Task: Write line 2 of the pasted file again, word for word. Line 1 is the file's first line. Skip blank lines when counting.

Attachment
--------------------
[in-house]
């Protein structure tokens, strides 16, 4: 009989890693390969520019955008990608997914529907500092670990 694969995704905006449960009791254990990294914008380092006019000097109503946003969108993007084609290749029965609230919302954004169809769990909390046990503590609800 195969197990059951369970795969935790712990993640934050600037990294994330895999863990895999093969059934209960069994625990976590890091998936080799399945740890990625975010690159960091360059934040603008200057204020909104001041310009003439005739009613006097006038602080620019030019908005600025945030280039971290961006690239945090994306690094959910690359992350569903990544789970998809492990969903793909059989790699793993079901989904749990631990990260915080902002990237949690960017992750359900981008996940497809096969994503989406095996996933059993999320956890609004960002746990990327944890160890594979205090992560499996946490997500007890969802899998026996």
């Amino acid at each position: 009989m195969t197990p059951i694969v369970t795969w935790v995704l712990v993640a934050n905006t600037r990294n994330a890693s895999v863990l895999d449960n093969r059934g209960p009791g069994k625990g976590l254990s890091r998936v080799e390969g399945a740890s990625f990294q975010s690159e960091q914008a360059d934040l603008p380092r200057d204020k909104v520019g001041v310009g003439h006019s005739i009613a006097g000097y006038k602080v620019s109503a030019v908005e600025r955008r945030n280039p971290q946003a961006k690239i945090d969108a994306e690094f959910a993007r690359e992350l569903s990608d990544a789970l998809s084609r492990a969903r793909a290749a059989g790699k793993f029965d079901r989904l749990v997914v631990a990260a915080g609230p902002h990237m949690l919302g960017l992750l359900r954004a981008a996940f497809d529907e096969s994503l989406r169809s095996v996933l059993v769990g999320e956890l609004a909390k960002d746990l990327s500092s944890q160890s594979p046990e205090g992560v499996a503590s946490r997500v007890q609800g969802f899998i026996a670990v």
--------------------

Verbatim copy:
């Protein structure tokens, strides 16, 4: 009989890693390969520019955008990608997914529907500092670990 694969995704905006449960009791254990990294914008380092006019000097109503946003969108993007084609290749029965609230919302954004169809769990909390046990503590609800 195969197990059951369970795969935790712990993640934050600037990294994330895999863990895999093969059934209960069994625990976590890091998936080799399945740890990625975010690159960091360059934040603008200057204020909104001041310009003439005739009613006097006038602080620019030019908005600025945030280039971290961006690239945090994306690094959910690359992350569903990544789970998809492990969903793909059989790699793993079901989904749990631990990260915080902002990237949690960017992750359900981008996940497809096969994503989406095996996933059993999320956890609004960002746990990327944890160890594979205090992560499996946490997500007890969802899998026996």